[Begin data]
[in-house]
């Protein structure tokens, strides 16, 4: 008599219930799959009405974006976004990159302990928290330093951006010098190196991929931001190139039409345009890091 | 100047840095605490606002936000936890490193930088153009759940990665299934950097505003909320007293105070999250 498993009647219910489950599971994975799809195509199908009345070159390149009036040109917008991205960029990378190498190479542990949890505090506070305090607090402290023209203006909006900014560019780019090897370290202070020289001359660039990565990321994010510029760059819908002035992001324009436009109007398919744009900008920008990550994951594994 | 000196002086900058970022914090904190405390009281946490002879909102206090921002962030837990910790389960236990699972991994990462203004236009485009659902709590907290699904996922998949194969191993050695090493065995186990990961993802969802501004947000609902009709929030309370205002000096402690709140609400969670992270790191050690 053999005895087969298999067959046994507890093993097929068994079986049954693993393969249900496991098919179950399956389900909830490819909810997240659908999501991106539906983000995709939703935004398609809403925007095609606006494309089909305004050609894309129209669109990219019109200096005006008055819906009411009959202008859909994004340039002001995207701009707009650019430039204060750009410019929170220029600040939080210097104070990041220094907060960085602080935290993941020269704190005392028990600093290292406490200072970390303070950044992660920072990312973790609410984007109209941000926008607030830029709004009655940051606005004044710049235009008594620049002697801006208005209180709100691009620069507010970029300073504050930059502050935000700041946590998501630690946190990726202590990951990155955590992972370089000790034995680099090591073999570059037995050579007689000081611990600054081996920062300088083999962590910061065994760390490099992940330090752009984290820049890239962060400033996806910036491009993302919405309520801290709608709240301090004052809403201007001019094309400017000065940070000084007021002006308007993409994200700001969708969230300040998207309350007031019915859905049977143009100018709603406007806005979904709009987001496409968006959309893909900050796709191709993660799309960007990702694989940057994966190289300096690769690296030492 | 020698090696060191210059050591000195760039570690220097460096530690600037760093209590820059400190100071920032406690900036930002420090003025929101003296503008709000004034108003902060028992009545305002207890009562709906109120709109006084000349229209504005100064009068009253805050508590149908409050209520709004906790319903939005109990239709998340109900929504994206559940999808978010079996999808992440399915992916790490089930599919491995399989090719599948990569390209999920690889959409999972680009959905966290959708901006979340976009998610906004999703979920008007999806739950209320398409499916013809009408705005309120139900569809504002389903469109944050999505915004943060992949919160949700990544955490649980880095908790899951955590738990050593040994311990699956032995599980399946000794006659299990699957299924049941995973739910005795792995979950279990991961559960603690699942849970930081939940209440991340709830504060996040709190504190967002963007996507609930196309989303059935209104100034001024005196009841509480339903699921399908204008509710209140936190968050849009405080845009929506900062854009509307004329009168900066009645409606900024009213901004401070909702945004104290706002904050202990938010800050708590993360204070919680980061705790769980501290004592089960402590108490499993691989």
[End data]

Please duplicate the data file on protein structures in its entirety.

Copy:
[in-house]
């Protein structure tokens, strides 16, 4: 008599219930799959009405974006976004990159302990928290330093951006010098190196991929931001190139039409345009890091 | 100047840095605490606002936000936890490193930088153009759940990665299934950097505003909320007293105070999250 498993009647219910489950599971994975799809195509199908009345070159390149009036040109917008991205960029990378190498190479542990949890505090506070305090607090402290023209203006909006900014560019780019090897370290202070020289001359660039990565990321994010510029760059819908002035992001324009436009109007398919744009900008920008990550994951594994 | 000196002086900058970022914090904190405390009281946490002879909102206090921002962030837990910790389960236990699972991994990462203004236009485009659902709590907290699904996922998949194969191993050695090493065995186990990961993802969802501004947000609902009709929030309370205002000096402690709140609400969670992270790191050690 053999005895087969298999067959046994507890093993097929068994079986049954693993393969249900496991098919179950399956389900909830490819909810997240659908999501991106539906983000995709939703935004398609809403925007095609606006494309089909305004050609894309129209669109990219019109200096005006008055819906009411009959202008859909994004340039002001995207701009707009650019430039204060750009410019929170220029600040939080210097104070990041220094907060960085602080935290993941020269704190005392028990600093290292406490200072970390303070950044992660920072990312973790609410984007109209941000926008607030830029709004009655940051606005004044710049235009008594620049002697801006208005209180709100691009620069507010970029300073504050930059502050935000700041946590998501630690946190990726202590990951990155955590992972370089000790034995680099090591073999570059037995050579007689000081611990600054081996920062300088083999962590910061065994760390490099992940330090752009984290820049890239962060400033996806910036491009993302919405309520801290709608709240301090004052809403201007001019094309400017000065940070000084007021002006308007993409994200700001969708969230300040998207309350007031019915859905049977143009100018709603406007806005979904709009987001496409968006959309893909900050796709191709993660799309960007990702694989940057994966190289300096690769690296030492 | 020698090696060191210059050591000195760039570690220097460096530690600037760093209590820059400190100071920032406690900036930002420090003025929101003296503008709000004034108003902060028992009545305002207890009562709906109120709109006084000349229209504005100064009068009253805050508590149908409050209520709004906790319903939005109990239709998340109900929504994206559940999808978010079996999808992440399915992916790490089930599919491995399989090719599948990569390209999920690889959409999972680009959905966290959708901006979340976009998610906004999703979920008007999806739950209320398409499916013809009408705005309120139900569809504002389903469109944050999505915004943060992949919160949700990544955490649980880095908790899951955590738990050593040994311990699956032995599980399946000794006659299990699957299924049941995973739910005795792995979950279990991961559960603690699942849970930081939940209440991340709830504060996040709190504190967002963007996507609930196309989303059935209104100034001024005196009841509480339903699921399908204008509710209140936190968050849009405080845009929506900062854009509307004329009168900066009645409606900024009213901004401070909702945004104290706002904050202990938010800050708590993360204070919680980061705790769980501290004592089960402590108490499993691989």